The fourth season of Rick and Morty is coming in November, and to make the wait a bit shorter, 3D Lombs decided to create Rick and Morty figures using 3Dsimo MultiPro. In this two-part blog post, we will show you how he went about it and what techniques did he use.
Planning is essential for any project, that is why drawing the rough shape you aim for in your creation is a good idea. It will help you with correct proportions and with creating a good base you can use for turning your idea into an art piece. 3D Lombs started with the head, using a great technique of drawing over a pencil to get the 3D shape going from the beginning.
Both the head and body parts were created in two examples. Connecting them together is an easier way to create 3D torso and head, which would otherwise take a lot of time and filament to create. Remember, that you can always draw the same part using different techniques, the choice is always yours.
Creating a hollow body was a good choice, but for the legs, it is a different story. Since Rick’s legs are thin and bent, it is much faster and easier to create one solid piece, especially, when the legs will have to hold everything upright.
Always remember: No glue is needed, when you create with 3Dsimo MultiPro. You can always use a filament to connect parts together since the addition of filament does not only lock the parts together but also gives your project more strength, durability and material to work with.
Creation of the arms was done the same way as legs, only using a different, in this case, white 3Dsimo Filament.
Now for the coat. Great choice of going about creating the coat is to draw a few layers thick square, fill it in and use 3Dsimo Burning attachment or a lighter (but be careful) to heat up the square, to bend it into the desired shape, in this case, a white lab coat.
Another good idea is to remove any excess filament strings with a lighter. The filament melts at relatively low temperatures, so use it carefully and slowly.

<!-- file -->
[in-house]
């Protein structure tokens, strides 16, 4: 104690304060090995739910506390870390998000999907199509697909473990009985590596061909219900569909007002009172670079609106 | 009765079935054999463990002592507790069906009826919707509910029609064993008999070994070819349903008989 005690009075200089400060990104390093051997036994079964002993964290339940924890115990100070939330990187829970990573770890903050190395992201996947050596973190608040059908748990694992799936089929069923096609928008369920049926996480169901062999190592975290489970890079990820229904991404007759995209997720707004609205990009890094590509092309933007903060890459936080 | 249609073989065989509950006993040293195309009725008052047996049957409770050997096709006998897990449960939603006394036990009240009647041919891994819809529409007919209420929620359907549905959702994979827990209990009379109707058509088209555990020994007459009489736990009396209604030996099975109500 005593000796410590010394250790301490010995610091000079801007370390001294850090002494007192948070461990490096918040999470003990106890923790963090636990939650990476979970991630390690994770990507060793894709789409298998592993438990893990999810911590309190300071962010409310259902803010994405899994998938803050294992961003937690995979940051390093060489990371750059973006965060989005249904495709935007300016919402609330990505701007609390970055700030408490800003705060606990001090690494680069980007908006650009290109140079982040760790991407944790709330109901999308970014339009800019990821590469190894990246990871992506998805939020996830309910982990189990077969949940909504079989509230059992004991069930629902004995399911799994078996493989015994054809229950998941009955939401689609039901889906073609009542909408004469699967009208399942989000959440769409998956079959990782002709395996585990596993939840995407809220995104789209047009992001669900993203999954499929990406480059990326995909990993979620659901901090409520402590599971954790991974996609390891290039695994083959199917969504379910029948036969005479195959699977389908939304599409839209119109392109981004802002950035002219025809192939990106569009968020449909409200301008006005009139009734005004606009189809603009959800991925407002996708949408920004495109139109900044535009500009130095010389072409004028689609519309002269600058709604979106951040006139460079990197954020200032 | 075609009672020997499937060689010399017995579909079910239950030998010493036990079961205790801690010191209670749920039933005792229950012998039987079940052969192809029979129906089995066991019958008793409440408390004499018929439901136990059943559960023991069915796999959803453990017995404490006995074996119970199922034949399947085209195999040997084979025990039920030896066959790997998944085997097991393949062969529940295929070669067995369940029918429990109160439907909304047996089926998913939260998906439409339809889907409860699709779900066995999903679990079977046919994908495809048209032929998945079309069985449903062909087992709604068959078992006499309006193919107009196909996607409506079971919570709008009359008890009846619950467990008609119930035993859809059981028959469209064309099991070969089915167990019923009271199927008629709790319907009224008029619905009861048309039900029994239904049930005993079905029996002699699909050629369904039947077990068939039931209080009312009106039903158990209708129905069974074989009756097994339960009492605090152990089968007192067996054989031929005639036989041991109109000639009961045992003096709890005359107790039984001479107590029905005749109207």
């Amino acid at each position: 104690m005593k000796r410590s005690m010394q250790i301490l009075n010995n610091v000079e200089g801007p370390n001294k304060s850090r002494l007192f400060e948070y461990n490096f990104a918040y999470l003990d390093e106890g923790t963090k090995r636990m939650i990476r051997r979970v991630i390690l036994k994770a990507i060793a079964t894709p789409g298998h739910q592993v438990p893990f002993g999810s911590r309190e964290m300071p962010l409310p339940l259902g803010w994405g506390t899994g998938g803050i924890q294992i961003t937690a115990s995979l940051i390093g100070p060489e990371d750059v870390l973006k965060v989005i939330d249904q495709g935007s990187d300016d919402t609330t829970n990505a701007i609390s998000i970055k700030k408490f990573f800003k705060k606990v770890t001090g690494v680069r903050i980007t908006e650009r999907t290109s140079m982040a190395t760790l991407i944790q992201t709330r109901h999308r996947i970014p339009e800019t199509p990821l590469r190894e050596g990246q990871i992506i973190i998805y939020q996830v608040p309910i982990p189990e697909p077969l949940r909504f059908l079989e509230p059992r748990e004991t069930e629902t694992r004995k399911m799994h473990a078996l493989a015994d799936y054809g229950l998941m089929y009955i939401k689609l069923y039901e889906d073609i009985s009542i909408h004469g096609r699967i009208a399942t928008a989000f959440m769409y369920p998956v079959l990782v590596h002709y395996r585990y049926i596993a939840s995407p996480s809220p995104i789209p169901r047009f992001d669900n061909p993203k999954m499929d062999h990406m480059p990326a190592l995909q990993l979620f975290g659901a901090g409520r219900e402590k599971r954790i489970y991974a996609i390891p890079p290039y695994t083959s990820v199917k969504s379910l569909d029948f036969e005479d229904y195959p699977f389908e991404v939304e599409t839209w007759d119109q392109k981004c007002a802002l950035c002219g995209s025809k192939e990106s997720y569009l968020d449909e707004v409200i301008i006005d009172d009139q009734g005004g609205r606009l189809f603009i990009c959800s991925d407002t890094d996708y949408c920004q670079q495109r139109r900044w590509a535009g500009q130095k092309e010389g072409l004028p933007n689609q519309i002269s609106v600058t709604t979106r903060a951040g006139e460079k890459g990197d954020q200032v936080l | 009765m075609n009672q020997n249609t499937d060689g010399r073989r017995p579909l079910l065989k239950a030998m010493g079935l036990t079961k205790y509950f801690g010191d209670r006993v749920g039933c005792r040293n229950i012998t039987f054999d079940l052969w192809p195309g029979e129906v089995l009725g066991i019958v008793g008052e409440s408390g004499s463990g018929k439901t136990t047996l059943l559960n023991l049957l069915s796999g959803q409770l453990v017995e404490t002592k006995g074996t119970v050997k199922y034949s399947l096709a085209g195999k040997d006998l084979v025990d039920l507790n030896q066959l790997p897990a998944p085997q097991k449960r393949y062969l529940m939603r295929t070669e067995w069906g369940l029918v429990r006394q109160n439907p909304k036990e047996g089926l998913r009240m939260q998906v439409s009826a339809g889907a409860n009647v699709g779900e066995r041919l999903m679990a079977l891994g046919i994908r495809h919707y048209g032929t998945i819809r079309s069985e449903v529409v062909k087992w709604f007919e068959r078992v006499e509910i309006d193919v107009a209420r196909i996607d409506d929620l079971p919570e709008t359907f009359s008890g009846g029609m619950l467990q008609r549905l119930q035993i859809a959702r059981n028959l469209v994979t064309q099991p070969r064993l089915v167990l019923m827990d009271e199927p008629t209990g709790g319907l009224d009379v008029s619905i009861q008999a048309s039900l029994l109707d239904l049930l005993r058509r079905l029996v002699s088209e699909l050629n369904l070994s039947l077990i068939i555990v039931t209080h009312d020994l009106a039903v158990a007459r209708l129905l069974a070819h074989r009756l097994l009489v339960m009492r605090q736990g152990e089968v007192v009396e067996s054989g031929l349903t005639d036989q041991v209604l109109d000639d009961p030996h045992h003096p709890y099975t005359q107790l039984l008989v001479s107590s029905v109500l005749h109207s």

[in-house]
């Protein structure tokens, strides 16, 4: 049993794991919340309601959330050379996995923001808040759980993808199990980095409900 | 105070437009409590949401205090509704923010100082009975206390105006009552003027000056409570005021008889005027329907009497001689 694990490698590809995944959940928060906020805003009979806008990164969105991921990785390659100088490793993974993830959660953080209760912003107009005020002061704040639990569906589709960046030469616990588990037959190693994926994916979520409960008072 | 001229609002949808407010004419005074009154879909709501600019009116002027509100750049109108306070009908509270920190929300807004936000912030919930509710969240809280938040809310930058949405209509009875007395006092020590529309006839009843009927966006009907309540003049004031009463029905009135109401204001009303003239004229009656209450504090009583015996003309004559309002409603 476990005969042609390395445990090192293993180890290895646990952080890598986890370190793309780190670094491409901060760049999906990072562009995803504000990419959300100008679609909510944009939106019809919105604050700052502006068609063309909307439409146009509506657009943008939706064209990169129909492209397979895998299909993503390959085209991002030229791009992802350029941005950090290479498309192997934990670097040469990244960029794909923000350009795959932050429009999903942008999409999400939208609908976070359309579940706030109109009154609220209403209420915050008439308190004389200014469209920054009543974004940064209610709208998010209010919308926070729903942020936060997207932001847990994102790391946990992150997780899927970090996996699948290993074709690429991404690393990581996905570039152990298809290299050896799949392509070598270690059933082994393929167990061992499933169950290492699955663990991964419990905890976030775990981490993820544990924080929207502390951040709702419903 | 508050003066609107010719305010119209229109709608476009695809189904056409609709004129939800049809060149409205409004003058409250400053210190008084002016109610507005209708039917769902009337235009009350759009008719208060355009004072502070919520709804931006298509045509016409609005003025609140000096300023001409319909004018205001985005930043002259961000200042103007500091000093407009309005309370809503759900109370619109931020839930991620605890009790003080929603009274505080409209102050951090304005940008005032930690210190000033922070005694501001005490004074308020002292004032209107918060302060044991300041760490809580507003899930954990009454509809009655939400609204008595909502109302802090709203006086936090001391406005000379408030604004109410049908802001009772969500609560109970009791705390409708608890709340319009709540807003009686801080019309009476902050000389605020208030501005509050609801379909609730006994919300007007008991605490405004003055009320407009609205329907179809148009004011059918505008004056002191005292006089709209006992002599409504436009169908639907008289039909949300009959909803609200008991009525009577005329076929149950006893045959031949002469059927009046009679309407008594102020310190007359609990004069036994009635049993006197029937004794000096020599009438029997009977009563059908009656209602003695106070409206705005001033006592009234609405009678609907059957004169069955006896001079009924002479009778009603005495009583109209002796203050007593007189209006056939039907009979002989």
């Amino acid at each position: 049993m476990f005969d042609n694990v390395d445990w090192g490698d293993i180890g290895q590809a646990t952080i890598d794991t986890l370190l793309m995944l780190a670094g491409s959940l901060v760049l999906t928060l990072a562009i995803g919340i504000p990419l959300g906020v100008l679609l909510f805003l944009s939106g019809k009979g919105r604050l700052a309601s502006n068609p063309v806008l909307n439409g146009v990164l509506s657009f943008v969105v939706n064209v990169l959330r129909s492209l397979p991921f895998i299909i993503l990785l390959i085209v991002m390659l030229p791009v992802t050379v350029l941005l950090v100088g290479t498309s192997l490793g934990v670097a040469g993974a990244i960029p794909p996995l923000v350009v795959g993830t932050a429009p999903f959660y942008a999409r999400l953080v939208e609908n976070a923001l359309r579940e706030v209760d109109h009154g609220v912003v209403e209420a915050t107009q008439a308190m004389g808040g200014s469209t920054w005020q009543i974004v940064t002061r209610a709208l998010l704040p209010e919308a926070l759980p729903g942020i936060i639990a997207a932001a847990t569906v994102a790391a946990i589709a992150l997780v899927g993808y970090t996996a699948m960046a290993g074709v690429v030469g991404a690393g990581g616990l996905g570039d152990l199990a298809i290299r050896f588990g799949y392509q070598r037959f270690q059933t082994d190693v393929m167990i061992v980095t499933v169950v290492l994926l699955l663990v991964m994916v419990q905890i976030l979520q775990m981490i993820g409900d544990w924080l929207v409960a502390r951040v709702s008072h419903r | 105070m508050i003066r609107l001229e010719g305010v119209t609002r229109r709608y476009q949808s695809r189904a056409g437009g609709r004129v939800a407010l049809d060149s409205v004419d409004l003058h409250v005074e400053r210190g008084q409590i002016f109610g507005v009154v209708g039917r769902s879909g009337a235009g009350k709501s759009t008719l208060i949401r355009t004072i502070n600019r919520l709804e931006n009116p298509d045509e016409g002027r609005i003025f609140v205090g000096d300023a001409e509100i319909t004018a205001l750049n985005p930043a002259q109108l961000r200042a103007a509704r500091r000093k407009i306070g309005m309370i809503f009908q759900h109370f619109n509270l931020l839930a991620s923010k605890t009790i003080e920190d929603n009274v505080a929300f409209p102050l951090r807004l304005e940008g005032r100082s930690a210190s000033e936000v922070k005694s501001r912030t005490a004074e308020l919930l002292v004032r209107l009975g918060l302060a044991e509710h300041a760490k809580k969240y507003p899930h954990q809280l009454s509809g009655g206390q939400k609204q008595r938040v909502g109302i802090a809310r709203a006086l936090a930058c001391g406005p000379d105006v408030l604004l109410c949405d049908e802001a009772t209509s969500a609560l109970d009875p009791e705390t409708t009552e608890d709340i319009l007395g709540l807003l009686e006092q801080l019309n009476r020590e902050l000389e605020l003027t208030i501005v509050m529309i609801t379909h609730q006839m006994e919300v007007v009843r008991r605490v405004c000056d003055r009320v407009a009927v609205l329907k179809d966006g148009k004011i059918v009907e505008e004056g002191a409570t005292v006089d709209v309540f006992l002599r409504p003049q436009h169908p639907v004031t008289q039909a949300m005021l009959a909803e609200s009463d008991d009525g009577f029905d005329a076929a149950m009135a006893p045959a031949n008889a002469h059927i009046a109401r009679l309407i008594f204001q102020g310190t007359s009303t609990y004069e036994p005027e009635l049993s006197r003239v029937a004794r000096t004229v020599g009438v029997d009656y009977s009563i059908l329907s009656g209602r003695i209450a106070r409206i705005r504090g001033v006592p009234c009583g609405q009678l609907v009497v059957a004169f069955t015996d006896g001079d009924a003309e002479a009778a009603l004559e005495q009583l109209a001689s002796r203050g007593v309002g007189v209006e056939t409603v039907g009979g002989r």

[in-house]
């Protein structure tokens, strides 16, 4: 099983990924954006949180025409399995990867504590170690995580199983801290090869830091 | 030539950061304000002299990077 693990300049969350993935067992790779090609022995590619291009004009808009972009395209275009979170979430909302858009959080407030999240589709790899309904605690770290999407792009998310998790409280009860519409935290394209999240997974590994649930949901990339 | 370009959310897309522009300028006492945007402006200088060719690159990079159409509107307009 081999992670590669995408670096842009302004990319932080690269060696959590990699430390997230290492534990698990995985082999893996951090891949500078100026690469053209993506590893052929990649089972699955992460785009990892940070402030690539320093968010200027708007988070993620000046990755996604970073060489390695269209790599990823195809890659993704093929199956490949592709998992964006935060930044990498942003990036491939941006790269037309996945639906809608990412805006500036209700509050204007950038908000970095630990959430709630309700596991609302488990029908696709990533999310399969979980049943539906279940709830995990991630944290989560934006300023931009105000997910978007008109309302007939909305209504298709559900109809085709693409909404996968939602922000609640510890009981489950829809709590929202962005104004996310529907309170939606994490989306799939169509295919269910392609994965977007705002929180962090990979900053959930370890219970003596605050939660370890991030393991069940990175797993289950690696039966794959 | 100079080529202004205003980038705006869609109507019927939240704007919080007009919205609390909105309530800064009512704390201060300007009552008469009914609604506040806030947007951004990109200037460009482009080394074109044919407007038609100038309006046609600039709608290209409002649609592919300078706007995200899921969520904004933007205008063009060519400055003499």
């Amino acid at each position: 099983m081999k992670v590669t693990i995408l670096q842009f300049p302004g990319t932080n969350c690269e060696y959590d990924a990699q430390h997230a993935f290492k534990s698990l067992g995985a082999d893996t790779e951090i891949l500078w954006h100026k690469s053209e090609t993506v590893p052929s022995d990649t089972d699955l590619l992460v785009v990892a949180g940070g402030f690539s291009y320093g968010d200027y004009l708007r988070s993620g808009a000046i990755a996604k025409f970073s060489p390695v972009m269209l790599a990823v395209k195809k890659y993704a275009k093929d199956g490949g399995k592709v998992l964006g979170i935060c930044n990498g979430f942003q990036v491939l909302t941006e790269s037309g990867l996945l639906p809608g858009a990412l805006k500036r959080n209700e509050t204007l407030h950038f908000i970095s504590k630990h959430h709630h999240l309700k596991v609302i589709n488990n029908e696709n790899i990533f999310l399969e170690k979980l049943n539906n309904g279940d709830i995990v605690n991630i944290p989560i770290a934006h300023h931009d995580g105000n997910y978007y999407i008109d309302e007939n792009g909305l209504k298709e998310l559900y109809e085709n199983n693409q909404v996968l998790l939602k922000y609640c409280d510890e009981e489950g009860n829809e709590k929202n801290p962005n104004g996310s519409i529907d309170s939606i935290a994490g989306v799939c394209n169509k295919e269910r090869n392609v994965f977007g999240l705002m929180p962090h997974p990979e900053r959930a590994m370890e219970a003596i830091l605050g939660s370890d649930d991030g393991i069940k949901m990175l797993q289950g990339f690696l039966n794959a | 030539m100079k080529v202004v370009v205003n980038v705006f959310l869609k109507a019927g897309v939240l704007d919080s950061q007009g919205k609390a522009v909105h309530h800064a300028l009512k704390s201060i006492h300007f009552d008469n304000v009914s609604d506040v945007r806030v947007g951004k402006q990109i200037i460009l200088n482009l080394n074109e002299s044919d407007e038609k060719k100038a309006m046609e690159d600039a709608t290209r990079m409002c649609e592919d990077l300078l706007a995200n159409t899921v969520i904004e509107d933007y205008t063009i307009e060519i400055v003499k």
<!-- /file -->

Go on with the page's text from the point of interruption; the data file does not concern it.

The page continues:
Next up: cleaning up the parts. Best way to smoothen and clean the already drawn parts is to use the Burning attachment. Set the temperature correct (start at 20% and rise slowly, until the tip of the Burning attachment starts to melt the filament, but not burn it!) and start “ironing” the surface of your parts. This will raise the finish quality and fill in any holes left over from drawing.
Now for the facial features. The eyes were made by drawing White 3Dsimo filament onto the head and smoothening them using the technique we have described in detail in before. To start working on the mouth, which has a very specific shape and size, 3Dlombs had the great idea to sketch the shape first. This way, the shape comes out correct and sketch offers you lines you can follow, instead of drawing freehand and messing up this important part. By heating up the designated area and using the 3Dsimo Burning attachment (in this case a lighter and filing tool), the shape of the mouth was created rather swiftly.
Then, the ridges on Rick’s face were drawn on and 3Dlombs started working on the famous hair by drawing each cone of hair individually, slowly raising and spiraling it up and smoothening them with the Burning attachment.
Coloring is a nice way to finish specific projects like this but is not always necessary. Most of the time, if you choose the correct color of filament, no additional coloring is required, as you might have seen on the other projects we have shown you before.
For a full build, check out this video HERE. 3Dlombs did an awesome job and I hope you are looking forward to the Part 2.